Seth and Rochelle Callahan

connecting you to tribal missions

First Things First

Posted by Seth and Rochelle Callahan in Uncategorized on Jul 1st, 2014 | Discuss This Post

I just finished reading Acts 13 this morning (which I would highly recommend to anyone), and I came away with a few thoughts:

Mainly, I was struck anew with the beautiful simplicity of the Gospel. For as big a book as the Bible is, and for all its many subplots, when you boil it right down (as Paul does in Acts 13), there is a refreshingly easy-to-understand story: God reached into a world that had turned from Him and hated Him, raised up a nation to represent Himself among the other nations, promised to make a way for men to enjoy fellowship with Him once again, and sent Jesus to be the means through which that might be accomplished.

“We are here to proclaim that through this man Jesus there is forgiveness for your sins. Everyone who believes in him is declared right with God” (Acts 13:38-39)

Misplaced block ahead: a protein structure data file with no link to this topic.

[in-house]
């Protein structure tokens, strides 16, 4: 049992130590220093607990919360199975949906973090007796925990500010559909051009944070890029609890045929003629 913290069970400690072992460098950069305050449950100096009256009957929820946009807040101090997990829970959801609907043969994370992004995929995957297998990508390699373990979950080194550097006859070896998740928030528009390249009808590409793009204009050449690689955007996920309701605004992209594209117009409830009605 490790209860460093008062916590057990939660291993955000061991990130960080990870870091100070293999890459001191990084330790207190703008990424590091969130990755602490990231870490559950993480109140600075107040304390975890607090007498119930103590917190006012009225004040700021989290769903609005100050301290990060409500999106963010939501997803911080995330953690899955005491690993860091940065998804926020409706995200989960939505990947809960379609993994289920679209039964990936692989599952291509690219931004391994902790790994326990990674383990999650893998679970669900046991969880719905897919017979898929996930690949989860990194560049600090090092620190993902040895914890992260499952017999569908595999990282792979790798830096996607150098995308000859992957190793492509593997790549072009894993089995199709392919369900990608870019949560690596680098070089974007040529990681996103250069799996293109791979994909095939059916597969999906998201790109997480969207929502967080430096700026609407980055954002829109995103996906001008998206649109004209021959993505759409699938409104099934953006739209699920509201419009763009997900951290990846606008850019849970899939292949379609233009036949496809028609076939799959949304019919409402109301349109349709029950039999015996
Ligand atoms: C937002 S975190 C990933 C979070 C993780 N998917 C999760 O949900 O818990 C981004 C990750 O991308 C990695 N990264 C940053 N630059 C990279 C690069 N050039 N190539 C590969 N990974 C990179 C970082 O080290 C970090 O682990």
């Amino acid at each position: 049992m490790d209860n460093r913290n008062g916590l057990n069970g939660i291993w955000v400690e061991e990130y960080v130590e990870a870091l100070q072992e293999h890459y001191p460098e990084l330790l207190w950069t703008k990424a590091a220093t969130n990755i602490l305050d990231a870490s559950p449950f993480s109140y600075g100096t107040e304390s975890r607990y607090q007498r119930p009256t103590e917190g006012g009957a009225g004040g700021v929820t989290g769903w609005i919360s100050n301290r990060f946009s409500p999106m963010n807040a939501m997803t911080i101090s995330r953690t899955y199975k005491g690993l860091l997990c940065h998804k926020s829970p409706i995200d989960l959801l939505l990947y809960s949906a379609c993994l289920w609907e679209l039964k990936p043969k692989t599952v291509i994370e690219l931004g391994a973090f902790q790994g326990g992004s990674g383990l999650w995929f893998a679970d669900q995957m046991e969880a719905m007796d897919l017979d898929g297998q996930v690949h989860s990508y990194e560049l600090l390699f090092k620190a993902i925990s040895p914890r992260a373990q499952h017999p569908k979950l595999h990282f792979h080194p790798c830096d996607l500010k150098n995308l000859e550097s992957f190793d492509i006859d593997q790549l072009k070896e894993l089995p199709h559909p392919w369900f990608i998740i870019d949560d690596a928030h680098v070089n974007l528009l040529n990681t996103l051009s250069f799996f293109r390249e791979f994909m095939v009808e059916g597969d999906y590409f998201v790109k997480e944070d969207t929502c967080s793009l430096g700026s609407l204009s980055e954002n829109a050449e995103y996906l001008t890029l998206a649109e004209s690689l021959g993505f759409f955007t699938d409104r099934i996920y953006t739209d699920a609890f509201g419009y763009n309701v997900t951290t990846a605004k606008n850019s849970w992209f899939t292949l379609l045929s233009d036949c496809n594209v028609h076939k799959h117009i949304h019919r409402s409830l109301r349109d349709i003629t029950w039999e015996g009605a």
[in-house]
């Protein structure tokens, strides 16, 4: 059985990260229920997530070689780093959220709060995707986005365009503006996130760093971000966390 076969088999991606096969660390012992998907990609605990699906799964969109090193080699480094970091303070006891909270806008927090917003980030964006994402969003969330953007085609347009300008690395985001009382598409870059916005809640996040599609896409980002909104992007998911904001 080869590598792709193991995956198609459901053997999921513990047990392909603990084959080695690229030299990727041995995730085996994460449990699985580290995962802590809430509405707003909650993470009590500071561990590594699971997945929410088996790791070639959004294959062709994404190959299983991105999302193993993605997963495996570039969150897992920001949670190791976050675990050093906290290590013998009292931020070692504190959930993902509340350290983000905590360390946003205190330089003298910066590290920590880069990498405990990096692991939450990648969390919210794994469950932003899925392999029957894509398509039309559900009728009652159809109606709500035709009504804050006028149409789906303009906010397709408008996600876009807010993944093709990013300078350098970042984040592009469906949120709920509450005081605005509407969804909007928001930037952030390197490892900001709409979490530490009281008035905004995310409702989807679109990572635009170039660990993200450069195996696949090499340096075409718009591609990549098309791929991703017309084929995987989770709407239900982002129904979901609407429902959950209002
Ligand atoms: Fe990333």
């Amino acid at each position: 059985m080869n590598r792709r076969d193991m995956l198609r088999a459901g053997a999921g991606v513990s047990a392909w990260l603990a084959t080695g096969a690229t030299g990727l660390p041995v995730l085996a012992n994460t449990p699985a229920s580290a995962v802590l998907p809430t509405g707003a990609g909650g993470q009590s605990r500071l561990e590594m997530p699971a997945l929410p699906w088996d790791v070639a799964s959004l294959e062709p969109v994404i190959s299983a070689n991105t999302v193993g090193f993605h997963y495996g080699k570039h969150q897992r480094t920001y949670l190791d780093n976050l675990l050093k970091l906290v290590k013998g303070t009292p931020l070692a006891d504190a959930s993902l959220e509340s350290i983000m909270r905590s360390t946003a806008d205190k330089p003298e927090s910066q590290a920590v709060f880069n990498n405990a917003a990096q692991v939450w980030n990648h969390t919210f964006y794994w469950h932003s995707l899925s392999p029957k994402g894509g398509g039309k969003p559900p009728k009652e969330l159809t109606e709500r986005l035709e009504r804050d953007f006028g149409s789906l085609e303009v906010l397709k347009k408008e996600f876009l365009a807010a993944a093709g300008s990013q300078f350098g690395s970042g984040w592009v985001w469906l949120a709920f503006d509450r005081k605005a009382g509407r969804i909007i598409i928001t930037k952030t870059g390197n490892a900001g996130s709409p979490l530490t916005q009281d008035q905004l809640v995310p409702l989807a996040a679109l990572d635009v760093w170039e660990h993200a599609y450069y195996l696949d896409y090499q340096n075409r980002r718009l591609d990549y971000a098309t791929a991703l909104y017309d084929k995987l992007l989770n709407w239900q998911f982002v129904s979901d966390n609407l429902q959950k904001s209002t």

It’s not complicated. It’s not confusing. It’s just simple and beautiful. Ironically, it’s our desire to connect all the dots that often MAKES the message complicated and confusing, but the onus for that is on us, not God.

We’re the ones who muddy the waters by taking portions of the story out of context, cross-referencing them with other portions we’ve taken out of context, and then touting these beloved beliefs (or theologies) as being part-and-parcel with the main message.